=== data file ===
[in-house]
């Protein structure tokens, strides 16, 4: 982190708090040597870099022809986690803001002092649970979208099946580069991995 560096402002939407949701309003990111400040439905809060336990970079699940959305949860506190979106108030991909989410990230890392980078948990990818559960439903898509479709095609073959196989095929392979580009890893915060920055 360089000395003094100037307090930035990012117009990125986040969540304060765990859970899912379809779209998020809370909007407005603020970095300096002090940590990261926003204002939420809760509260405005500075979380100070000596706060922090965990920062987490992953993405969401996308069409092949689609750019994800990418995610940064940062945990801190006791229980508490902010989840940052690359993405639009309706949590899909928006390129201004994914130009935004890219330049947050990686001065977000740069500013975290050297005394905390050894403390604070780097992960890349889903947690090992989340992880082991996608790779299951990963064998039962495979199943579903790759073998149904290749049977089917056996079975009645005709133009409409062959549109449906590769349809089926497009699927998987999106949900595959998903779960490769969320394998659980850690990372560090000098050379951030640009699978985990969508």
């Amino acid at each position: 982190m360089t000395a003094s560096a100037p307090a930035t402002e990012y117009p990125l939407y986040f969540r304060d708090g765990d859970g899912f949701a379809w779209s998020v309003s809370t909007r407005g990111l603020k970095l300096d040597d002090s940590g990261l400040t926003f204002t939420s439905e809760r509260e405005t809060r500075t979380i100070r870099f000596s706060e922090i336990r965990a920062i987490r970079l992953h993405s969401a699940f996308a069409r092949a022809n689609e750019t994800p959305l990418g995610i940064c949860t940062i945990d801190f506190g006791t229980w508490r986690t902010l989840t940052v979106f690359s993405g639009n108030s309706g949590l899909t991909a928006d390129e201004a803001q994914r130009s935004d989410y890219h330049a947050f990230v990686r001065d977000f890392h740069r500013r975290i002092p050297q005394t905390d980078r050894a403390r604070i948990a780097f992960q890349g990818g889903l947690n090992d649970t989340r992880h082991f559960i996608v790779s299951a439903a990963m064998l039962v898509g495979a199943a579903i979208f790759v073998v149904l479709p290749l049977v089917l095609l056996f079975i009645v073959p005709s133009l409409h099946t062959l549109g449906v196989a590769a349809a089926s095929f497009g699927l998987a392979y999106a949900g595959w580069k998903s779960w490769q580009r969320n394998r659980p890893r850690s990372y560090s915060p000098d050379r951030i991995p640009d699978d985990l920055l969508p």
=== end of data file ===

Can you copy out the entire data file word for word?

[in-house]
């Protein structure tokens, strides 16, 4: 982190708090040597870099022809986690803001002092649970979208099946580069991995 560096402002939407949701309003990111400040439905809060336990970079699940959305949860506190979106108030991909989410990230890392980078948990990818559960439903898509479709095609073959196989095929392979580009890893915060920055 360089000395003094100037307090930035990012117009990125986040969540304060765990859970899912379809779209998020809370909007407005603020970095300096002090940590990261926003204002939420809760509260405005500075979380100070000596706060922090965990920062987490992953993405969401996308069409092949689609750019994800990418995610940064940062945990801190006791229980508490902010989840940052690359993405639009309706949590899909928006390129201004994914130009935004890219330049947050990686001065977000740069500013975290050297005394905390050894403390604070780097992960890349889903947690090992989340992880082991996608790779299951990963064998039962495979199943579903790759073998149904290749049977089917056996079975009645005709133009409409062959549109449906590769349809089926497009699927998987999106949900595959998903779960490769969320394998659980850690990372560090000098050379951030640009699978985990969508």
């Amino acid at each position: 982190m360089t000395a003094s560096a100037p307090a930035t402002e990012y117009p990125l939407y986040f969540r304060d708090g765990d859970g899912f949701a379809w779209s998020v309003s809370t909007r407005g990111l603020k970095l300096d040597d002090s940590g990261l400040t926003f204002t939420s439905e809760r509260e405005t809060r500075t979380i100070r870099f000596s706060e922090i336990r965990a920062i987490r970079l992953h993405s969401a699940f996308a069409r092949a022809n689609e750019t994800p959305l990418g995610i940064c949860t940062i945990d801190f506190g006791t229980w508490r986690t902010l989840t940052v979106f690359s993405g639009n108030s309706g949590l899909t991909a928006d390129e201004a803001q994914r130009s935004d989410y890219h330049a947050f990230v990686r001065d977000f890392h740069r500013r975290i002092p050297q005394t905390d980078r050894a403390r604070i948990a780097f992960q890349g990818g889903l947690n090992d649970t989340r992880h082991f559960i996608v790779s299951a439903a990963m064998l039962v898509g495979a199943a579903i979208f790759v073998v149904l479709p290749l049977v089917l095609l056996f079975i009645v073959p005709s133009l409409h099946t062959l549109g449906v196989a590769a349809a089926s095929f497009g699927l998987a392979y999106a949900g595959w580069k998903s779960w490769q580009r969320n394998r659980p890893r850690s990372y560090s915060p000098d050379r951030i991995p640009d699978d985990l920055l969508p």